08 December 2023

Increase participation and build confidence

Use a range of approaches to boost confidence and ākonga participation

On this page:

Connect with students’ passions

Connect with students’ passions

A student with autism and cerebral palsy demonstrates his passion for te reo Māori.

Build confidence using multiple approaches

Build confidence using multiple approaches

Discuss with the student what will support their participation and confidence.

Build the suggestions into your teaching practice.

  • Ask students how they learn best.
  • Use students’ interests and strengths as a basis for teaching.
  • Recognise and eliminate situations that students find embarrassing, such as reading aloud or making speeches.
  • Feed back successes to students’ parents and whānau.
  • Recognise avoidance strategies and provide support and encouragement.
  • Give students extra time so they have the satisfaction of completing work.
  • Make learning supports such as timers, text-to-speech, and organisational tools available to students.
  • Enable students to show their strengths and contribute their ideas in collaborative work, without the challenge of lengthy reading and writing tasks.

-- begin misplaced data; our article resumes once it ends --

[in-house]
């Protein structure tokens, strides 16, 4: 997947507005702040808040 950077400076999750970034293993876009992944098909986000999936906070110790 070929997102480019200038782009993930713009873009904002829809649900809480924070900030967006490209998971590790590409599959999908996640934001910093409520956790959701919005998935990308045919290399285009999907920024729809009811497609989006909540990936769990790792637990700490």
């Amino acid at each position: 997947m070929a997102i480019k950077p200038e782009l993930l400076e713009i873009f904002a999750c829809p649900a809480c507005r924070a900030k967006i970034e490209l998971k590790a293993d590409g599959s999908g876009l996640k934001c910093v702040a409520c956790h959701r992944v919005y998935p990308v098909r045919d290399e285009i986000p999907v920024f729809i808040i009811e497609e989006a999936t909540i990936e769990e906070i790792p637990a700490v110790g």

• Give specific prompts and feedback quickly, rather than waiting for the student to fail.

Encourage sustained participation

Encourage sustained participation

Discuss with students what will support their participation and motivation.

Build these suggestions into your teaching practice.

  • Establish clear classroom routines.
  • Teach strategies to help students them when they get stuck.
  • Break work into short manageable chunks.
  • Give positive, timely feedback.
  • Brief students about changes to routine.
  • When changing classroom layout, provide a plan of new layout and when it will happen.
  • Provide easy access to quiet spaces for working or winding down.
  • Schedule brain breaks.
  • Notice avoidance tactics or increasing anxiety, implement supports quickly.
  • Offer leadership opportunities based on knowledge of student's expertise and interests.
  • Connect learning to student's interests.
  • Foster tuakana-teina relationships where students support each other.

Ask what helps

Ask what helps

Ask students, “What do I do that makes learning easy? What do I do that makes learning hard?”

Discuss possible supports and make these available to all students.

Tate from Onslow College explains what works for him in the classroom.

Next steps

More suggestions for implementing the strategy “Reduce barriers for year 9-13 students”:

Return to the guide “Curriculum accessibility”

Guide to Index of the guide: Curriculum accessibility